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Home care vs. day care: the controversy deepens

By Diane Casselberry ManuelStaff writer of The Christian Science Monitor / October 24, 1983


It's been called the most inflammatory topic having to do with children today. The issue? Full-time substitute care for infants and toddlers. Although half of all children whose mothers work full time are cared for by a family member or relative, the shift away from in-home care has been dramatic. The number of children enrolled in day-care centers has more than quadrupled in the last 15 years. Centers now care for 15 percent of all children whose mothers work full time. That figure will likely increase as mothers and women of childbearing age continue to enter and reenter the work force.

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But as more women head for the work place and the demand for day-care facilities grows, some professionals are beginning to ask fundamental questions: What are the effects of such care on young children who are separated from their parents for 40 or 50 hours each week? Do parents have all the facts they need to make a decision about whether to place an infant in full-time care?

''There has been a lot of misinformation about day care,'' says one former day-care provider. ''What we hope to be able to do is to alert parents to the fact that the debate is not over and done with by any means.''

In ''The Day Care Decision'' (New York: M. Evans and Co.), to be published in November, authors Bill and Wendy Dreskin argue that scientific investigations of the nature of bonding and of the emotional needs of children - investigations that have become the focus of the day-care debate - are at best limited.

''We still don't have as much hard data as we would like, and that's because it's very difficult to put things like love and affection and a feeling of security under a microscope,'' Bill Dreskin explained in a telephone interview. ''Clinical observations . . . don't lend themselves to a broad application - they don't answer the question about what is the minimum daily requirement of hugs and kisses that a child needs in order to thrive. Science just can't tell us those things.''

Until recently, the Dreskins had run a nonprofit preschool educational program for three- to five-year-olds in northern California. The first three years, they offered only morning programs. The following two years they expanded their programs to include full-time day care. That's when they began to notice changes in the children.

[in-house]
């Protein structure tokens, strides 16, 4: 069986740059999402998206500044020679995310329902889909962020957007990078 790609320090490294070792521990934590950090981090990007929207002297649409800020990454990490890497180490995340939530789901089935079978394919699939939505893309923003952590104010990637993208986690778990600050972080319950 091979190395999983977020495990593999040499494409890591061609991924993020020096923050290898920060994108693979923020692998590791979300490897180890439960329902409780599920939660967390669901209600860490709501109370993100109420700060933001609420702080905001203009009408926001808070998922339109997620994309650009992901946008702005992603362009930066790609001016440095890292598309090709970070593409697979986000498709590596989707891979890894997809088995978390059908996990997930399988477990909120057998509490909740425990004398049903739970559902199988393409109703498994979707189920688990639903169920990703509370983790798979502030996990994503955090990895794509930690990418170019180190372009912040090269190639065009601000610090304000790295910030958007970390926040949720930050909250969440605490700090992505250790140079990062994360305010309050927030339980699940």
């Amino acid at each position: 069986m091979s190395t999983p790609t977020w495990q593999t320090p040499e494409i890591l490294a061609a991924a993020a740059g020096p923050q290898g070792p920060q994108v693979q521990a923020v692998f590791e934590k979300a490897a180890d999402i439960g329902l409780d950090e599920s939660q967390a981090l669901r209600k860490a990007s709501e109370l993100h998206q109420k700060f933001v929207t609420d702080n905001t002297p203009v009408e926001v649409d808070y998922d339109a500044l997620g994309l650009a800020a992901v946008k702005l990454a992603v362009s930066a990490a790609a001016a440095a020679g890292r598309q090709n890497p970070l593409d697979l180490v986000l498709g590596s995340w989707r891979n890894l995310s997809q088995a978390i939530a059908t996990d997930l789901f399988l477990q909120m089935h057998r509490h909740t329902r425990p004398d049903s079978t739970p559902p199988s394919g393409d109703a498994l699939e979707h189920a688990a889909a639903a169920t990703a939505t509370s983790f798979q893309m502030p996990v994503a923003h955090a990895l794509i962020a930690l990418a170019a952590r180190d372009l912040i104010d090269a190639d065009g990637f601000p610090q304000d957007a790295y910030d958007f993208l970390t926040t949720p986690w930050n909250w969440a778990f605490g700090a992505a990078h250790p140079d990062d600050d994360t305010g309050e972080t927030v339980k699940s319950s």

Three-year-olds who had been happy in a morning preschool program couldn't make the switch to spending a full day away from their parents. They began to cry for hours at a time, and either withdrew from their friends or turned into fighters. They refused to take their toys home at night (''What's the use? I'm here more than I'm home''). They dictated poignant pleas for the journals they kept for their parents (''I wish you didn't have to work, Mommy'').

The parents changed, too. They gradually stopped coming to parent meetings, and they no longer checked educational books out of the lending library. Instead of asking questions about what their children were learning, they only wanted to know what time they should drop their children off and pick them up.

As the Dreskins watched attitudes evolve - the change from parents caring about their children's educational development to parents wanting only a custodial arrangement - they realized their own goals weren't being met. Five years after they opened their preschool, they decided to close the doors.

''I'd always wanted to be involved in early childhood education, and the center had been my baby,'' Wendy Dreskin explains. ''But it had become very painful to watch what was happening to the children in our care.''

The Dreskins began to talk with other day-care professionals and to read all the studies they could find about full-time substitute care for young children. Their conclusion? Experts in the field are still deeply divided about the benefits and the potential harm to children of full-time day care.

Their response? Get that message to parents who need to hear it.

''Our feeling is that there's a growing awareness that the movement toward day-care centers and full-time care was a quick but shortsighted attempt to solve the problem (of how to care for children whose mothers work),'' Mr. Dreskin notes. ''It's been a solution which addresses the needs of parents, but not the needs of children.''

Most day-care advocates, of course, argue that what helps parents benefits the entire family.